Guide to Building a Better Employee Onboarding Checklist for Your Remote Workforce - Senior Executive
Human Resources 9 min

Guide to Building a Better Employee Onboarding Checklist for Your Remote Workforce

Leaders must integrate remote workers into teams they may never meet in person. Embrace new employees from afar and set them up for success with these tech tips and welcome activities.

by Michelle Lodge on November 10, 2021


  • Ship technology and send calendar invites early

  • Schedule video meetings with individual members of a new remote employee’s department

  • Assign each new remote worker a buddy who can field questions

Even before the added challenges of bringing on remote workers, companies have long struggled with onboarding new employees. According to a 2019 Gallup survey, only 12% of employees thought their company did a great job at onboarding. “This failure gets in the way of the formation of an emotional bond between the new hire and the company – a connection that can make or break retention,” wrote Gallup.

Of course, remote work has upended the onboarding process, and it’s not a passing fad. The online freelancing platform Upwork estimates that, by 2026, 40.7 million American professionals will work remotely full-time. By the end of 2021, 25% to 30% of the American workforce will already be working from home at least several days a week, according to Global Workforce Analytics, a research and consulting firm helping companies develop remote and hybrid workforces.

Sure, you’re probably sending welcome baskets that include food, gift cards and company swag such as a coffee mug or t-shirt to new remote workers. Other smart welcome-kit ideas we’ve heard about from executives include Tile mates for locating misplaced items; a mini tech bag for holding a mobile phone, cables and chargers; coveted Corkcicle travel mugs; and desk plants.

And you’ve probably pointed new hires to the company’s website, LinkedIn presence and perhaps the intranet to learn company history and culture and understand the company’s place within the industry.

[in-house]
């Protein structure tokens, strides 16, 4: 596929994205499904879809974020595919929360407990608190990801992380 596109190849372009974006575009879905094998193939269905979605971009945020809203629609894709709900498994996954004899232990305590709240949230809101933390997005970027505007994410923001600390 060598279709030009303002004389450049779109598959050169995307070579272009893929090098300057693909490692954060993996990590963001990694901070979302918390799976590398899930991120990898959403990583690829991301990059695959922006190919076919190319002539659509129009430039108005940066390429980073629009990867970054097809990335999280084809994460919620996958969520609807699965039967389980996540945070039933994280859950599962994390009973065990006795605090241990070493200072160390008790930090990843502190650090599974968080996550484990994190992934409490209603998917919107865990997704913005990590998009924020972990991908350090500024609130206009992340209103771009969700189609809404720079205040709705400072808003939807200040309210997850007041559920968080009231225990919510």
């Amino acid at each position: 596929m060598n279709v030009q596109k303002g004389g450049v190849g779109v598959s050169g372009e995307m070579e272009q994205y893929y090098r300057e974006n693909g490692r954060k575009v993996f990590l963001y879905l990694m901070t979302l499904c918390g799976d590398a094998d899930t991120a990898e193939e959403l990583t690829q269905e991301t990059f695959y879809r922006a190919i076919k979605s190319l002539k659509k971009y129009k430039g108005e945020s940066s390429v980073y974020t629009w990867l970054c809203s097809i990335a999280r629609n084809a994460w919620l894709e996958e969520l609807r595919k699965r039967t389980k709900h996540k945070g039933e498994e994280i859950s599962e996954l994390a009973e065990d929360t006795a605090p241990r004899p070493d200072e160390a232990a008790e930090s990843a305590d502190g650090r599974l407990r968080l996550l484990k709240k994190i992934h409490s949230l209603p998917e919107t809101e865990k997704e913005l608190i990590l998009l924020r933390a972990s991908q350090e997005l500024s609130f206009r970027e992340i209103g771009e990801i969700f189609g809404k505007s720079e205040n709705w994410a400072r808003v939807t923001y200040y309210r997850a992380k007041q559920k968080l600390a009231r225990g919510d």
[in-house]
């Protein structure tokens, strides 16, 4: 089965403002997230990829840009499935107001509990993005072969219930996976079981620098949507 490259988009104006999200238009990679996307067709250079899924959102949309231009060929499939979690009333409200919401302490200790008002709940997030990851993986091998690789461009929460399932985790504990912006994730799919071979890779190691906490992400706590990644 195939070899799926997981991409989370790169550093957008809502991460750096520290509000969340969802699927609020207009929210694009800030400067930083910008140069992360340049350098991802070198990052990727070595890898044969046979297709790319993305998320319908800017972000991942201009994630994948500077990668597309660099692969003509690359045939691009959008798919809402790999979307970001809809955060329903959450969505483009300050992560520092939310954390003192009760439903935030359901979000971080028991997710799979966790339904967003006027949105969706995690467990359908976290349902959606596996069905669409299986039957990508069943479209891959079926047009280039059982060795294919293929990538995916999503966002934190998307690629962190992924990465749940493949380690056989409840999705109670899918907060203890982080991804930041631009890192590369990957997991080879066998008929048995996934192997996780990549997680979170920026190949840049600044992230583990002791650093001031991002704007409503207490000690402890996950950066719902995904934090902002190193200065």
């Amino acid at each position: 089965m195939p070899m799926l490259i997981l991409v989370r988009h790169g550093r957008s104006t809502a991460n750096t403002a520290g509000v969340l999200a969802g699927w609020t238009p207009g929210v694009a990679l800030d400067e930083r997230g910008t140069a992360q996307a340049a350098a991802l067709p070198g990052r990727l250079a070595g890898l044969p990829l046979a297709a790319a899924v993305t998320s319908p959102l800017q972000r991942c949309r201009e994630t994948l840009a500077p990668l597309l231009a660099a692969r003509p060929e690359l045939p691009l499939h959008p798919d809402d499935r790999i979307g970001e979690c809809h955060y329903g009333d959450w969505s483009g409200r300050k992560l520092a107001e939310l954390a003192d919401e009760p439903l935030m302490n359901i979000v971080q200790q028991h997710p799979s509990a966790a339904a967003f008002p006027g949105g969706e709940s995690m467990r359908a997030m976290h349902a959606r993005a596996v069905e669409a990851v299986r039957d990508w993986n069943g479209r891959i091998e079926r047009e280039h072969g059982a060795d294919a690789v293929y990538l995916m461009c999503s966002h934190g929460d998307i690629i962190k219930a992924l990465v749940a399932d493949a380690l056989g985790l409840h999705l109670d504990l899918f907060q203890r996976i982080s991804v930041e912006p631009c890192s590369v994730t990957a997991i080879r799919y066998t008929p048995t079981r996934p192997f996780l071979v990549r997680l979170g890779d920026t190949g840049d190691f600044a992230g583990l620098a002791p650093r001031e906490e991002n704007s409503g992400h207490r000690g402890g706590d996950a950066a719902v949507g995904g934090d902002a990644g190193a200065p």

But that’s the easy stuff.

Senior Executive Media spoke with CEOs leading thriving remote workforces, HR execs managing remote onboarding programs, and researchers who study the remote onboarding process — all with a mission of helping you build a better employee onboarding checklist for your remote hires. We bet you find at least a couple smart new tactics here to add to your plan. Consider:

Employee Onboarding Checklist for Your Remote Workforce: Make Key Introductions and Facilitate Ongoing Connections

“It’s hard to meet people virtually, so managers need to make introductions,” says Caroline Ceniza-Levine, who has recruited for Fortune 500 companies and is co-founder of the career coaching firm Dream Career Club.

In a traditional work setting, new employees in offices are ushered about the office by their managers on the first days to meet everyone they come in contact with — at workstations and the break room, the copy machine and the water cooler. On their own, new office employees will make introductions in the elevator and, yes, even in the bathroom. Since that’s not possible for remote employees, companies must do it differently. Proactively schedule welcome calls for new remote workers with teammates, department heads and C-suite executives as appropriate, HR professionals, IT staff and others.